To reconstruct thermodynamics based on the microscopic laws is one of the most important unfulfilled goals of statistical physics. Here, we show that the first law and the second law for adiabatic processes are derived from an assumption that "probability distributions of energy in Gibbs states satisfy large deviation", which is widely accepted as a property of thermodynamic equilibrium states. We define an adiabatic transformation as a randomized energy-preserving unitary transformations on the many-body systems and the work storage. As the second law, we show that an adiabatic transformation from a set of Gibbs states to another set of Gibbs states is possible if and only if the regularized von Neumann entropy becomes large. As the first law, we show that the energy loss of the thermodynamic systems during the adiabatic transformation is stored in the work storage as "work," in the following meaning; (i) the energy of the work storage takes certain values macroscopically, in the initial state and the final state. (ii) the entropy of the work storage in the final state is macroscopically equal to the entropy of the initial state. As corollaries, our results give the principle of maximam work and the first law for the isothermal processes.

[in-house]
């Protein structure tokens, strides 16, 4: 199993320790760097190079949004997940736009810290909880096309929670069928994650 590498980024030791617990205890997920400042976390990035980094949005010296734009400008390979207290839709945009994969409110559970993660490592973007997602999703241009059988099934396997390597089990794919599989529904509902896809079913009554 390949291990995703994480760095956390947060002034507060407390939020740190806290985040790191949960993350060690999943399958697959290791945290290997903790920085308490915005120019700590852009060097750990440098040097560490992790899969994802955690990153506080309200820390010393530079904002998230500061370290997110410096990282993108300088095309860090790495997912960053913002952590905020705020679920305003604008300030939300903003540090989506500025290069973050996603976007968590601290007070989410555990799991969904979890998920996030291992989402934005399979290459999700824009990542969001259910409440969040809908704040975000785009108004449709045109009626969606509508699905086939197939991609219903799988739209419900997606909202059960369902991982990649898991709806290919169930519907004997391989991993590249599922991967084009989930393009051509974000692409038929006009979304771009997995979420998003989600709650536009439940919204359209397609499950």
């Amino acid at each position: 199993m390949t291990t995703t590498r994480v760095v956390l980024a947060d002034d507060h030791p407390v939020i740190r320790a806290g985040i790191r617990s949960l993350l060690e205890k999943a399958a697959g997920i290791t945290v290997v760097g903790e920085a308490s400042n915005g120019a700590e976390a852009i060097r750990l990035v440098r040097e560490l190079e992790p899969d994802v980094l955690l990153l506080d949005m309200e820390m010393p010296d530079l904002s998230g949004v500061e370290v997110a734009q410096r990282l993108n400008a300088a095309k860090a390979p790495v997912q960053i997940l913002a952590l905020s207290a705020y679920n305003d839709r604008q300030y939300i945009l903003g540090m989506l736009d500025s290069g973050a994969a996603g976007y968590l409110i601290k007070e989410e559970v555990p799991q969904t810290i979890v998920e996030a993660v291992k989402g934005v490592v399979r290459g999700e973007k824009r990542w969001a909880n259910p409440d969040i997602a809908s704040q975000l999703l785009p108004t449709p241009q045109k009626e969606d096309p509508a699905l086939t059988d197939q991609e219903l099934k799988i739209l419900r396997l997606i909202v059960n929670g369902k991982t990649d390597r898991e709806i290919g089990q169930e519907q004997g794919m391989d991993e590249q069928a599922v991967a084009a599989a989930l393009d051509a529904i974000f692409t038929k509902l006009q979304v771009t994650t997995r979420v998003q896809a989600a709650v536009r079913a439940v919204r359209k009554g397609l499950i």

Author(s): Andrzej Raczyński, Jarosław Zaremba, and Sylwia Zielińska-Raczyńska

The propagation, storage, and release of two quantized light fields in an optically dressed atomic medium in the tripod configuration are studied. Using the formalism of spinor dark-state polaritons, the probabilities are obtained of finding outgoing photons of two possible localizations and two pos…

[Phys. Rev. A 95, 033836] Published Tue Mar 28, 2017

Author(s): Ariel Bendersky, Gabriel Senno, Gonzalo de la Torre, Santiago Figueira, and Antonio Acín

Quantum mechanics postulates random outcomes. However, a model making the same output predictions but in a deterministic manner would be, in principle, experimentally indistinguishable from quantum theory. In this work we consider such models in the context of nonlocality on a device-independent sce…

[Phys. Rev. Lett. 118, 130401] Published Tue Mar 28, 2017

Author(s): T. R. Tan, Y. Wan, S. Erickson, P. Bierhorst, D. Kienzler, S. Glancy, E. Knill, D. Leibfried, and D. J. Wineland

We report correlation measurements on two Be9+ ions that violate a chained Bell inequality obeyed by any local-realistic theory. The correlations can be modeled as derived from a mixture of a local-realistic probabilistic distribution and a distribution that violates the inequality. A statistical fr…

[Phys. Rev. Lett. 118, 130403] Published Tue Mar 28, 2017